[0082] One advantage of the technology is the ability to update previously published material which was printed without any plan for virtual augmentation. As discussed below, a user may be requested to view printed version identifying data on the printed content, for example a title page of a book or newspaper or a table of contents of a magazine. Other examples of version identifying data are standardized identifiers, an example of which is the International Standard Book Number (ISBN) for books. The ISBN number on the book identifies data such as a language group, publisher, title and edition or variation of the book. For periodicals, the International Standard Serial Number (ISSN) identifies the title of a periodical and a Serial Item and Contribution Identifier (SICI) is a standard used to identify specific volumes, articles or other identifiable parts of the periodical. For example, the ISSN may identify a periodical, for example the Journal of Head Mounted Displays and a SICI identifies an article by bibliographic items, some examples of which are title, volume and number, date of publication, beginning and ending pages and content format, e.g. TX for printed text. Other content formats may indicate web publication and audiovisual formats. The image data from the outward facing cameras or text converted from image data of the viewed identifying data is sent to one or more search engines 203.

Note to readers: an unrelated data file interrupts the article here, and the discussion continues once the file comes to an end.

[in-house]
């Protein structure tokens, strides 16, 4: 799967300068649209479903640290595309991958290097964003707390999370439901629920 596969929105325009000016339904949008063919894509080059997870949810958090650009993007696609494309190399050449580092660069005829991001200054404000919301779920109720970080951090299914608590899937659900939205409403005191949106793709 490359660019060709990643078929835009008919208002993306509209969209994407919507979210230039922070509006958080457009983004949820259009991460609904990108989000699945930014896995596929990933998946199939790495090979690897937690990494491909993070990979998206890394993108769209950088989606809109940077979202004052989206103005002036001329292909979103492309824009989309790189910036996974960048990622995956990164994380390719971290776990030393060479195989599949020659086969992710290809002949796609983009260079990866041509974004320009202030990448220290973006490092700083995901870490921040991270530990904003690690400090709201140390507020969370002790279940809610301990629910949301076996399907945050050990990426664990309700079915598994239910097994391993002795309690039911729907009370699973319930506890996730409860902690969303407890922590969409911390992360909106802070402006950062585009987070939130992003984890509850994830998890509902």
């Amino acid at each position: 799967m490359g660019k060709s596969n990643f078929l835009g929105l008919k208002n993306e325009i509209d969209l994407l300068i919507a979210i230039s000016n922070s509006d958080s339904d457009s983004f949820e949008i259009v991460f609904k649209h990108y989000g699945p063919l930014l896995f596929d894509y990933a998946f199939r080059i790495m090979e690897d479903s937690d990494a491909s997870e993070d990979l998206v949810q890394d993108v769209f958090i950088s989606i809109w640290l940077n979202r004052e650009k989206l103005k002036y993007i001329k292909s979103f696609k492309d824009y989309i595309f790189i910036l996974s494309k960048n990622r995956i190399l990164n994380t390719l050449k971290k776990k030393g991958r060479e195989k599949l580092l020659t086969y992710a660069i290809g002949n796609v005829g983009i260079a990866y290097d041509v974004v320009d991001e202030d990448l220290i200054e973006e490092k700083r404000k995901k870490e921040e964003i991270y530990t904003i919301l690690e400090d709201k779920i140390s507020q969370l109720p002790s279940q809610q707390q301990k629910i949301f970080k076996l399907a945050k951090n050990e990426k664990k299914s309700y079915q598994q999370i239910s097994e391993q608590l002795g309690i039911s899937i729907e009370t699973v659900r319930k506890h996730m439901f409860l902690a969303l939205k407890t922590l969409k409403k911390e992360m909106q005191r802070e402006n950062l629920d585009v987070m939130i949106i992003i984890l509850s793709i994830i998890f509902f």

[0083] Once the printed version of the work the user is looking at is identified and the printed content selection is located within it, the dynamic printed material application 202 can query one or more search engines 203 to search for virtual content data 205 for the printed content selection based on the printed content item including it. In some embodiments, the virtual content data is associated with a work or a work version including the content selection independent of the medium expressing the content. For example, paper or other printable material is an example of a medium. Another medium expressing a work is an electronic display or audio recording.

[0084] In some instances, the virtual data 205 is data specifically generated for appearing in relation to the content selection as laid out in a specific printed version, for example on a particular page of a book or other subdivision of printed material. For example, a museum may have a plurality of virtual content data selections available for a museum placard associated with an exhibit item based on an age and tracked reading and viewing history of a user indicating an interest in the subject. Image data for each virtual data selection may be specifically formatted to overlay the placard or just portions of the placard.